Injuries have completely wiped away the hopes of contending teams over the past few NBA seasons, and the Clippers know that feeling all too well. While getting in a rhythm for the playoffs is important, the recent history of the Clippers showcases that rest can trump cohesion and team chemistry.
Lob City’s nightmarish playoff failures are well-documented, but it is often forgotten just how much injuries derailed some of those playoff runs. The final three seasons of that era were perhaps the worst. Chris Paul was able to play all 82 games of the 2014-15 regular season, but his body broke down during the playoffs. He injured his hamstring in game 7 of the first round series against the San Antonio Spurs, which would cause him to miss multiple games in the second round series against the Houston Rockets. The following postseason, CP3 made another early exit from the playoffs after breaking his hand against the Portland Trailblazers. Blake Griffin would miss months of the 2015-16 regular season after breaking his hand, and then would fail to finish consecutive postseasons after injuring his quad and then his toe. After a while, pessimism kicked in, and fans would come to expect bad things to take place in an untimely manner, diminishing any momentum or success the teams had built. But now, the Clippers have some shiny new toys in Kawhi Leonard and Paul George, and this organization won’t risk putting wear and tear on their bodies for the sake of a few regular season wins.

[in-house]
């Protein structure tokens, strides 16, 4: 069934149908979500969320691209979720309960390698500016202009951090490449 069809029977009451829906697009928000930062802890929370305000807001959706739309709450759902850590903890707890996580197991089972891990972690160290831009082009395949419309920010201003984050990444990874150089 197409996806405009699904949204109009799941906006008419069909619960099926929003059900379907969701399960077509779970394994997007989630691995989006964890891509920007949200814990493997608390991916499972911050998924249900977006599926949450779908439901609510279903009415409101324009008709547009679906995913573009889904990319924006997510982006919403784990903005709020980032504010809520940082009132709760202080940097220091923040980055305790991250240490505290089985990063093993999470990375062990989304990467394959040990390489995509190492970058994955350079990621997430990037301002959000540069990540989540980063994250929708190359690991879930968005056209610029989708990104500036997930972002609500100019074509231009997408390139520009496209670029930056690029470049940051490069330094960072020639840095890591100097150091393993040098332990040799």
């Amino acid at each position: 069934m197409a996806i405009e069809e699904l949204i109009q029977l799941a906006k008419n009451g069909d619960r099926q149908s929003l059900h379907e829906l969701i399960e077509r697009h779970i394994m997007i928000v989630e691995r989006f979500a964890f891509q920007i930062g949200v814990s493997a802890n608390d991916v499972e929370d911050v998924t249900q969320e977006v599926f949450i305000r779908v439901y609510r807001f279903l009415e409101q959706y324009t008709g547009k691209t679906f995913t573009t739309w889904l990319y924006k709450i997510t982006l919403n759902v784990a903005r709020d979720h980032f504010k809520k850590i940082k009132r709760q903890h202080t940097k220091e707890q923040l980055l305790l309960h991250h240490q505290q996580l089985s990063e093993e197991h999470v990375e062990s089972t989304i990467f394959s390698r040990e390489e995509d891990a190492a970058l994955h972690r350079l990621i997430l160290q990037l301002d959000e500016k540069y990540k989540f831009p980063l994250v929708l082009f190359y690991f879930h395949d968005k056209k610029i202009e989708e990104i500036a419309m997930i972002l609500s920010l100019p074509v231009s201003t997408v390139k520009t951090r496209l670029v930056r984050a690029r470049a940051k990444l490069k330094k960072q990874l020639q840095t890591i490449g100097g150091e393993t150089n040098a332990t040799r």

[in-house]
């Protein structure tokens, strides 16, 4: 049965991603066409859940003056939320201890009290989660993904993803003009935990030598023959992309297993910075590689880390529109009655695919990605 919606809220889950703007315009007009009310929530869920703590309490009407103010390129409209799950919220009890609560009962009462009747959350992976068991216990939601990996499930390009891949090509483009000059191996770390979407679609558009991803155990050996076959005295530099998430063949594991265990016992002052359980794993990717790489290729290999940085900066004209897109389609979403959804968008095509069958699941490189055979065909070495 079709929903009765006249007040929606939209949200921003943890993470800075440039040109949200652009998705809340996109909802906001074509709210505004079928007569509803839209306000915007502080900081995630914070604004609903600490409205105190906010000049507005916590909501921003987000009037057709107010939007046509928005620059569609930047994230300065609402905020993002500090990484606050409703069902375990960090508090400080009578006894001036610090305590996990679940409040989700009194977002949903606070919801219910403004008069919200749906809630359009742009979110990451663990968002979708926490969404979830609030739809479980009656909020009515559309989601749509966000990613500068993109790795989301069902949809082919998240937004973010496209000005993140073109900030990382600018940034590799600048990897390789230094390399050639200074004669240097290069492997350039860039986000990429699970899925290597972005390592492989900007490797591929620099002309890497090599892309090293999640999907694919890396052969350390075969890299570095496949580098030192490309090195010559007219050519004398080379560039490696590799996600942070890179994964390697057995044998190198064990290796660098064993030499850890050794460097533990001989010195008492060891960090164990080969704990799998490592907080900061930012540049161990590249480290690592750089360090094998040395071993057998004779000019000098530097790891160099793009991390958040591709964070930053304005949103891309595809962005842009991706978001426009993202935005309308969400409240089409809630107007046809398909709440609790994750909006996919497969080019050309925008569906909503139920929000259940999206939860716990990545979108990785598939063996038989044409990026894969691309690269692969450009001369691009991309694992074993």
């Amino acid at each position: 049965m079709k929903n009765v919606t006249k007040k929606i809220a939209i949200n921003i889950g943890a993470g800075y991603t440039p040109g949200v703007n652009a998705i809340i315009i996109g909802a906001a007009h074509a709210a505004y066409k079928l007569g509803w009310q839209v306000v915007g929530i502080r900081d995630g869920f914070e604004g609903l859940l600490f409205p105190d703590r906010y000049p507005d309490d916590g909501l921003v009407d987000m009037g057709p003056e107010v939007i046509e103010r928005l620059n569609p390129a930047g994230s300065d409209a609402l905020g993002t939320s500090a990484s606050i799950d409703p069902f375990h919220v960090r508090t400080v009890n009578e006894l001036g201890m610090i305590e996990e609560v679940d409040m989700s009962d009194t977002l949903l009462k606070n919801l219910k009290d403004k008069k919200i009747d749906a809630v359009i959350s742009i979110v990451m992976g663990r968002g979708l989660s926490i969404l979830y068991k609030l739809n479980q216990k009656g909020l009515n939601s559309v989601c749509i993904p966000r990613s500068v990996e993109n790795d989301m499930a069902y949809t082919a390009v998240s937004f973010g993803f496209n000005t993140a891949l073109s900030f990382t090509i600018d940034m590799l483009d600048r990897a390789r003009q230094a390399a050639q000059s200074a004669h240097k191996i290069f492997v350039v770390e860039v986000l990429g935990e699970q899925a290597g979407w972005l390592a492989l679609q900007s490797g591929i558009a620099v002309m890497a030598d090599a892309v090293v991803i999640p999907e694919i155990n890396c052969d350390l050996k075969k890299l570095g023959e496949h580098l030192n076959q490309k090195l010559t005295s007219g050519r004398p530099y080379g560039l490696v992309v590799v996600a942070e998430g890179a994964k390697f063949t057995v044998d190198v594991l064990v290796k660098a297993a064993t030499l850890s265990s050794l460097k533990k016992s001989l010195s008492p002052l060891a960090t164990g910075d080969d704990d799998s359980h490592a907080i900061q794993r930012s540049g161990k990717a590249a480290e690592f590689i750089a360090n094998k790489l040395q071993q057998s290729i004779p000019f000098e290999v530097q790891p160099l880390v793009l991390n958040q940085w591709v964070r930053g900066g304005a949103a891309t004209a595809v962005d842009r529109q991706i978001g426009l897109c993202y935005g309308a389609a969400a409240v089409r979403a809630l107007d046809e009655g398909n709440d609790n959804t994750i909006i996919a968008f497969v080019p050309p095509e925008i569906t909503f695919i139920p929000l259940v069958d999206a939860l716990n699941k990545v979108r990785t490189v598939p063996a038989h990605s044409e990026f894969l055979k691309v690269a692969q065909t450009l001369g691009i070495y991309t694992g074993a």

All season long, the Clippers have been extremely cautious in holding their injured players out of games. But between Leonard’s load management, George making his way back from dual offseason shoulder surgeries, and the extended periods of absences to other players with minor injuries, this tactic has been frustrating for fans to adapt to.
The Clippers’ three most important players (Paul George, Patrick Beverley, and Kawhi Leonard) have been the most frequent players to be out of the lineup, having missed 60 games between them. Combining those key absences with the major mid-season roster additions of Marcus Morris and Reggie Jackson, coach Doc Rivers has had to roll out 32 different starting lineups, second most of the 2020 playoff teams. It seems almost laughable the amount of times we’ve heard Doc reference how few practices the team has had together as a full unit. The lack of reps and time together on the practice court has certainly been evident in games, as lack of familiarity and cohesiveness have held these Clippers back from being consistently dominant. The cautionary tactic has led to mixed results as the Clippers have lost many winnable games. This has in turn frustrated fans further, especially since the rival Lakers had such a dominant season while going all-out to win games.